Starting Voices.com was definitely a lightbulb moment. In fact, I call it the “aha” moment. The question my wife and co-founder Stephanie and I asked each other was this: what if we could build an online marketplace that brought together buyers and sellers of voice overs? We always viewed ourselves as connectors, so running an online marketplace was a natural solution to the problems facing the industry at the time.
How did you get your first three sign ups?
The first three sign-ups came from existing contacts, the talent who discovered the recording studio website that we had been running and where we were hosting sample recordings of their voice. From there, however, Stephanie utilized the old Yahoo! Directory to discover other voice talent and invite them to join our website. Likewise, I also leveraged the same directory to invite people at advertising agencies and video production companies and invite them to find voice talent for their next project on our website.
Our business model is based on shared success. It’s a freemium model on the seller site, meaning voice talent can join for free or upgrade to $499/year to unlock premium features and benefits. On the buyer side of the market, those clients looking to hire voice talent, we charge a 20% transaction fee on top of the rate quoted for work to be done. So, for a typical $500 project we’ll add on 20% resulting in a total of $600 for the client. We find this approach to be fair as the talent always gets paid exactly what they quote.
We validated our idea by installing a toll-free telephone line into our home office and then taking hundreds of inbound phone calls and answering common questions. While the toll-free number served as free customer support, it also afforded us the opportunity to ask very direct “what if” type questions and gauge interest in new product ideas, far before we invested development resources. We seemed to always have a shortlist of ideas that we’d run by customers and prospective customers to see if they’d be willing to pay for such a benefit. This concept is now known as determining the willingness to pay.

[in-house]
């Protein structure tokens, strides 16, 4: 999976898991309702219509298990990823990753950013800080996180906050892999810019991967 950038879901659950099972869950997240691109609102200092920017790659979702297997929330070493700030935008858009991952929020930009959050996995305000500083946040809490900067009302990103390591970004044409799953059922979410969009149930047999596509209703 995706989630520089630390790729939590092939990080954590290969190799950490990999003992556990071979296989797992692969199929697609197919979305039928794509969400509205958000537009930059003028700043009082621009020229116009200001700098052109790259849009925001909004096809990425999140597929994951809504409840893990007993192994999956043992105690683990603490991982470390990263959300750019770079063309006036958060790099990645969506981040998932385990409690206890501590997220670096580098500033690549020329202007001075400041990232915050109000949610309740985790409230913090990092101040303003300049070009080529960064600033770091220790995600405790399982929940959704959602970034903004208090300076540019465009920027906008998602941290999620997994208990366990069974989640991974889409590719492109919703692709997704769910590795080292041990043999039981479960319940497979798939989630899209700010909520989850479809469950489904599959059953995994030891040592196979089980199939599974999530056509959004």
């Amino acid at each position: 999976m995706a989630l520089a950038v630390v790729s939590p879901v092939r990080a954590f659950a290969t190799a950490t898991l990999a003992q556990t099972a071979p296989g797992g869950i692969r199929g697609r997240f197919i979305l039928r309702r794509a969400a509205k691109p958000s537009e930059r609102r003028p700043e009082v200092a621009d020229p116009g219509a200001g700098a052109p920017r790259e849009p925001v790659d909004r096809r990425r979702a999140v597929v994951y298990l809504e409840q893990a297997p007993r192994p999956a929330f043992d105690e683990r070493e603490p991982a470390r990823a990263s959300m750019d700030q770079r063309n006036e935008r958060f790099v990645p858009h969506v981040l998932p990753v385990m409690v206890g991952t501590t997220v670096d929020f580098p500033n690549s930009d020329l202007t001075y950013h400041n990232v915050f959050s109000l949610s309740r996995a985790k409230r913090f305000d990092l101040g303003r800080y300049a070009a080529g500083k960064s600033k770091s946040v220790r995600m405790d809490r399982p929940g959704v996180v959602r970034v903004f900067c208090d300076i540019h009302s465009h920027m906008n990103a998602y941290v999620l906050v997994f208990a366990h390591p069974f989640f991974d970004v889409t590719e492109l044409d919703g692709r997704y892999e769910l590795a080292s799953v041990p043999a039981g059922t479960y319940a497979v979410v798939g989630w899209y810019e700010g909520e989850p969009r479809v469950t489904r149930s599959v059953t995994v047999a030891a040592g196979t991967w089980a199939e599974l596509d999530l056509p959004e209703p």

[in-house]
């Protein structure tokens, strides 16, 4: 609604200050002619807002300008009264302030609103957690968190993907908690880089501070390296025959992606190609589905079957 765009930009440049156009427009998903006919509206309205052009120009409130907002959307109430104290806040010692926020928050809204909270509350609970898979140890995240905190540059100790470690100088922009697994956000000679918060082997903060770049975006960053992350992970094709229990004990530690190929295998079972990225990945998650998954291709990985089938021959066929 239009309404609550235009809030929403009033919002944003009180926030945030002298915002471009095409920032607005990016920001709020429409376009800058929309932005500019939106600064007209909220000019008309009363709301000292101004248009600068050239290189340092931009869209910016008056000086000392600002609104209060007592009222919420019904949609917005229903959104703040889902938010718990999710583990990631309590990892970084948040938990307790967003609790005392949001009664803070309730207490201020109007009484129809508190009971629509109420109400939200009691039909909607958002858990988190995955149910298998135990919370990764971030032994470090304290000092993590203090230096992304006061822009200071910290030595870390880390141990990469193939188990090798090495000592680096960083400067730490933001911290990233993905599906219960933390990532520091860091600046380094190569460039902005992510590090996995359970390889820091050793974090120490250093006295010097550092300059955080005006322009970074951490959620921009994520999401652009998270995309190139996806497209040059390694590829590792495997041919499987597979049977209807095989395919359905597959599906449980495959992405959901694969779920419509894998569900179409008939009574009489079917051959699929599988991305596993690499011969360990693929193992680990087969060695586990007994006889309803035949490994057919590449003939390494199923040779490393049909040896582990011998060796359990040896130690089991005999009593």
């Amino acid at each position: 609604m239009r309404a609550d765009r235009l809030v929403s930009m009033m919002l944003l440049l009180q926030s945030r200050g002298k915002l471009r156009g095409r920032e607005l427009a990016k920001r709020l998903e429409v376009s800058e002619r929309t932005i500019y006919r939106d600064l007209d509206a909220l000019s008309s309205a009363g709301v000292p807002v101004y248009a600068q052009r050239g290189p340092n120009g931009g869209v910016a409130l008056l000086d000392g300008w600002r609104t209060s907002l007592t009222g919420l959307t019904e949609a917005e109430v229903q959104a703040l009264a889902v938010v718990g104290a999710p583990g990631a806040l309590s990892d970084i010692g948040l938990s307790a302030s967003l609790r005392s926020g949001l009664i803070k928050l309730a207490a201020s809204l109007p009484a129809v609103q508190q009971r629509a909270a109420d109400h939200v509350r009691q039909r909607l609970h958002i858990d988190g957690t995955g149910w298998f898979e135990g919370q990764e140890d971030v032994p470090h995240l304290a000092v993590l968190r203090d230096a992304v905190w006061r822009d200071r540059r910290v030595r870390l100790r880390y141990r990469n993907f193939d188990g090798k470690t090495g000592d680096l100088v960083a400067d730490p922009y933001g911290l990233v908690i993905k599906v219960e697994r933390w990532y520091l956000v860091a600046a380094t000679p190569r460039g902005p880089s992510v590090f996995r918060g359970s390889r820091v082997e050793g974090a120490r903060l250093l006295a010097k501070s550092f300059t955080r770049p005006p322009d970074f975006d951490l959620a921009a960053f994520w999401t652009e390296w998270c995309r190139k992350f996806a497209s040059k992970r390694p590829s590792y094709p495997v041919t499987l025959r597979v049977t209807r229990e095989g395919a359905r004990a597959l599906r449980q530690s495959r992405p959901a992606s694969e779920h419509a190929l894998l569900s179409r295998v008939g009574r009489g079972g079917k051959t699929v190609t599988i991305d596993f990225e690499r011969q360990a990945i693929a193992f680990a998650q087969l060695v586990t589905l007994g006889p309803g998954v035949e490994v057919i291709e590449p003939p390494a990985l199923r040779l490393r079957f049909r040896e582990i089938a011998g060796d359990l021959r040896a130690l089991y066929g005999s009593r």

The strongest area of growth continues to be online video. Videos are just so versatile. From pitch videos, product launches, and promotional videos to corporate training videos and other tutorials, there are a variety of ways that businesses can educate and inform their audiences of their product offerings.
Have you raised any money? How much?
Exactly two years ago, we raised $18 million USD from Morgan Stanley Expansion Capital out of San Francisco. As growth stage equity investors, they were attracted to a large and growing market for voice and audio products, investing in the leader in the space and a prudent use of capital that involved investing in our core technology platform and accelerating our sales and marketing efforts. We continue to invest in those areas of product, technology, sales, and marketing.
Who is your target demographic?
With a two-sided marketplace our target market is quite nuanced. On the client side we target advertising agencies, corporate marketing departments, media companies, Fortune 500 companies, and content producers. As for talent, we’re looking at talent agencies and casting directors, recording studios and audio production facilities, professional voice talents and actors, radio personalities, amatuer voice talents, and aspiring actors. We’ve done a lot of research into the size of the global voice over market and found its monetary value is $4.4 billion dollars.
How did you fund the idea initially?
Our business started as an idea on a napkin and from there my wife Stephanie and I were tasked with bringing that idea of an online voice-over marketplace into reality. We used a combination of national banks for long-term loans (we had two 4-year loans and paid them off early) as well as credit cards to fund day-to-day purchases. After a year on a waiting list, we were accepted into the local business incubator at a university where we grew from me literally working on the floor with a laptop to the point where we had actual staff.
Any tips for finding first employees?
When it comes to finding your first employees it helps to focus on building your team, rather than looking for employees. Define your company culture and look for people who would complement it. The goal is to build a team who enjoy coming to work and who will feel co-ownership in your company’s successes. It is easier to teach employee skills than it is to make a talented employee fit into your culture.
Did you run any companies prior?
I opened my own recording studio in London, ON, after finishing an audio engineering program. There, I immersed myself in the most effective ways to record music, but also commercials for radio and television. I had all of this equipment and knew that there must be more that I could be doing with it, so that lead me to bring in local voice over talent to record in the studio. As the reputation of the studio grew, we were receiving requests from across North America to represent voice over actors. There was a clear need for a single marketplace where businesses and voice over talent could connect. That’s where the idea for Voices.com started.
What were your family and friends first thoughts you creating your own your company?
I’ve been fortunate to build this business with my wife, Stephanie, so there has never been any pushback about giving Voices.com 100% of my attention. I’m an entrepreneur at heart and my family understands that.